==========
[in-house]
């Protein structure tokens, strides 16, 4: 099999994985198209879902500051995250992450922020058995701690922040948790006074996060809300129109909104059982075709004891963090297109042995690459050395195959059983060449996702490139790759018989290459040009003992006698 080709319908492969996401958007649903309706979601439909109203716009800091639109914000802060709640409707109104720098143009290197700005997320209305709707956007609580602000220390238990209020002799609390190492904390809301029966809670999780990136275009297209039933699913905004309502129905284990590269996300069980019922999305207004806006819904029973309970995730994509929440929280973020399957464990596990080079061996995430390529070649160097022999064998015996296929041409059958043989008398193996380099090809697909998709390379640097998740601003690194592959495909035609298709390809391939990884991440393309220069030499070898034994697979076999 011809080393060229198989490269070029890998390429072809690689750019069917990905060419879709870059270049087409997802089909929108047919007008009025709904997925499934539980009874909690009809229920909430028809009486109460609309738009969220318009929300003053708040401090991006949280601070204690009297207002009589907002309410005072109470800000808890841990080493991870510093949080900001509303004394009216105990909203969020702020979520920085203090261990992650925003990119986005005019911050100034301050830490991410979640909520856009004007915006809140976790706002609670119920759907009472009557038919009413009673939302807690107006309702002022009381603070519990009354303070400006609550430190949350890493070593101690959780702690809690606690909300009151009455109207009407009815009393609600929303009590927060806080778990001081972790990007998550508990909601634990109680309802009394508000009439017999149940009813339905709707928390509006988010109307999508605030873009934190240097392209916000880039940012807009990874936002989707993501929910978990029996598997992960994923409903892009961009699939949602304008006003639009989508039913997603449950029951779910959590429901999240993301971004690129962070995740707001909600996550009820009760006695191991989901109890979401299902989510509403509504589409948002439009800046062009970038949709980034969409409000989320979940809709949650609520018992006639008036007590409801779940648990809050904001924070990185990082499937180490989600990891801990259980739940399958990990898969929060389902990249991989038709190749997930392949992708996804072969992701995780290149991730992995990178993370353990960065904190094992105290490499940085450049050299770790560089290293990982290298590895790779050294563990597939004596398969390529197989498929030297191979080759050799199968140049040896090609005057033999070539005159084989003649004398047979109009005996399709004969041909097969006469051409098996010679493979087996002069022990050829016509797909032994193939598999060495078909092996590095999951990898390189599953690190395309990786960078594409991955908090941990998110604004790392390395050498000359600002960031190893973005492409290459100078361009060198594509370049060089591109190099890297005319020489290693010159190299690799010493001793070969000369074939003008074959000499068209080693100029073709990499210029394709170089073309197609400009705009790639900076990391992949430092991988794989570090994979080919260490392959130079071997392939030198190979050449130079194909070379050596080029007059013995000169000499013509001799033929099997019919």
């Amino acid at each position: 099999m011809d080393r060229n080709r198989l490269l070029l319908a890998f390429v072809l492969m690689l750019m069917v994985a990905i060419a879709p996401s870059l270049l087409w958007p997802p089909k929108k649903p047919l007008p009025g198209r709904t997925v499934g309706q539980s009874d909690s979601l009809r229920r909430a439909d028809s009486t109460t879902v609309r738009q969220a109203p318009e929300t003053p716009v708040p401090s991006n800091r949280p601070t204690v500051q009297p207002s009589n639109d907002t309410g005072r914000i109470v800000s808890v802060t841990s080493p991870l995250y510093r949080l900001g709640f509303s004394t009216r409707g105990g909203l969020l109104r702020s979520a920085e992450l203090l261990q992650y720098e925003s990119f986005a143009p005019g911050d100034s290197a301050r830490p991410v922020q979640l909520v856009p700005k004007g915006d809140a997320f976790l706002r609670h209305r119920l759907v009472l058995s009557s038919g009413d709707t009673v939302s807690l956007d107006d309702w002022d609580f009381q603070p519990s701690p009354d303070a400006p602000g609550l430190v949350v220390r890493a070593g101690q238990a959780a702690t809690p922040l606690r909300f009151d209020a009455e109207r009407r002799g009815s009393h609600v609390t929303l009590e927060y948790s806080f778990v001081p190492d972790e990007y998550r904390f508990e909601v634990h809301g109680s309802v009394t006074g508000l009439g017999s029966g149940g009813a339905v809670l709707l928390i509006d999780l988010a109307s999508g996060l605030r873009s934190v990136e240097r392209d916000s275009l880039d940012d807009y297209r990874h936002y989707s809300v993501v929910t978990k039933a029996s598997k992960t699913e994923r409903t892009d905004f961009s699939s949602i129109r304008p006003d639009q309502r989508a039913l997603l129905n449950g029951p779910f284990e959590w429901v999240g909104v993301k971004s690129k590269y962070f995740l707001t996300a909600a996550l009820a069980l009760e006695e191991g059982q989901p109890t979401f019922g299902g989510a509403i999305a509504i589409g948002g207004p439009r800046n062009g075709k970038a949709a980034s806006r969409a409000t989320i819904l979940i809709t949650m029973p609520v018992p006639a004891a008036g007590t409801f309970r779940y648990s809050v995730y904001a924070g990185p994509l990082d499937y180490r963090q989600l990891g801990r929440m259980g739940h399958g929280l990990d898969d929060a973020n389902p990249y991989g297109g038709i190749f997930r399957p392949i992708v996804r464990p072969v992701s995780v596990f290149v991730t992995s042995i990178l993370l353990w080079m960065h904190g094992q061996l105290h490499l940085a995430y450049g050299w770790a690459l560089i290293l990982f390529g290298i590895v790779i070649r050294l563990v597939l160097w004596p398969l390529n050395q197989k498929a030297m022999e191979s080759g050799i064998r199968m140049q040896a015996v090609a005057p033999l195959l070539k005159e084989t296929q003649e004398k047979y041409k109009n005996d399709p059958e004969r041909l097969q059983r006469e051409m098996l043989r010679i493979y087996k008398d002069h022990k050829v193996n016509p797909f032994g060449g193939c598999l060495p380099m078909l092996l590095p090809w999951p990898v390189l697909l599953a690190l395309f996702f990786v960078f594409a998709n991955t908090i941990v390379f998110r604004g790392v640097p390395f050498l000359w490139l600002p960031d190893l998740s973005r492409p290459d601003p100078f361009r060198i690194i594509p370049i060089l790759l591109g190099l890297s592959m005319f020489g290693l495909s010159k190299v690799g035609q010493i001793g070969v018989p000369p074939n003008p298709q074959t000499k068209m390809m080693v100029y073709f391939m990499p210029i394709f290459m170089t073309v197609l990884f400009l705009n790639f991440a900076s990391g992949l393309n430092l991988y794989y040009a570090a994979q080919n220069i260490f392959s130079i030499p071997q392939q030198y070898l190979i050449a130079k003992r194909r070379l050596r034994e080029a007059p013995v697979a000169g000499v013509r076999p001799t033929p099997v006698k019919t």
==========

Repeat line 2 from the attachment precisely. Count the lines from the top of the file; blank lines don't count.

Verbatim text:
């Protein structure tokens, strides 16, 4: 099999994985198209879902500051995250992450922020058995701690922040948790006074996060809300129109909104059982075709004891963090297109042995690459050395195959059983060449996702490139790759018989290459040009003992006698 080709319908492969996401958007649903309706979601439909109203716009800091639109914000802060709640409707109104720098143009290197700005997320209305709707956007609580602000220390238990209020002799609390190492904390809301029966809670999780990136275009297209039933699913905004309502129905284990590269996300069980019922999305207004806006819904029973309970995730994509929440929280973020399957464990596990080079061996995430390529070649160097022999064998015996296929041409059958043989008398193996380099090809697909998709390379640097998740601003690194592959495909035609298709390809391939990884991440393309220069030499070898034994697979076999 011809080393060229198989490269070029890998390429072809690689750019069917990905060419879709870059270049087409997802089909929108047919007008009025709904997925499934539980009874909690009809229920909430028809009486109460609309738009969220318009929300003053708040401090991006949280601070204690009297207002009589907002309410005072109470800000808890841990080493991870510093949080900001509303004394009216105990909203969020702020979520920085203090261990992650925003990119986005005019911050100034301050830490991410979640909520856009004007915006809140976790706002609670119920759907009472009557038919009413009673939302807690107006309702002022009381603070519990009354303070400006609550430190949350890493070593101690959780702690809690606690909300009151009455109207009407009815009393609600929303009590927060806080778990001081972790990007998550508990909601634990109680309802009394508000009439017999149940009813339905709707928390509006988010109307999508605030873009934190240097392209916000880039940012807009990874936002989707993501929910978990029996598997992960994923409903892009961009699939949602304008006003639009989508039913997603449950029951779910959590429901999240993301971004690129962070995740707001909600996550009820009760006695191991989901109890979401299902989510509403509504589409948002439009800046062009970038949709980034969409409000989320979940809709949650609520018992006639008036007590409801779940648990809050904001924070990185990082499937180490989600990891801990259980739940399958990990898969929060389902990249991989038709190749997930392949992708996804072969992701995780290149991730992995990178993370353990960065904190094992105290490499940085450049050299770790560089290293990982290298590895790779050294563990597939004596398969390529197989498929030297191979080759050799199968140049040896090609005057033999070539005159084989003649004398047979109009005996399709004969041909097969006469051409098996010679493979087996002069022990050829016509797909032994193939598999060495078909092996590095999951990898390189599953690190395309990786960078594409991955908090941990998110604004790392390395050498000359600002960031190893973005492409290459100078361009060198594509370049060089591109190099890297005319020489290693010159190299690799010493001793070969000369074939003008074959000499068209080693100029073709990499210029394709170089073309197609400009705009790639900076990391992949430092991988794989570090994979080919260490392959130079071997392939030198190979050449130079194909070379050596080029007059013995000169000499013509001799033929099997019919």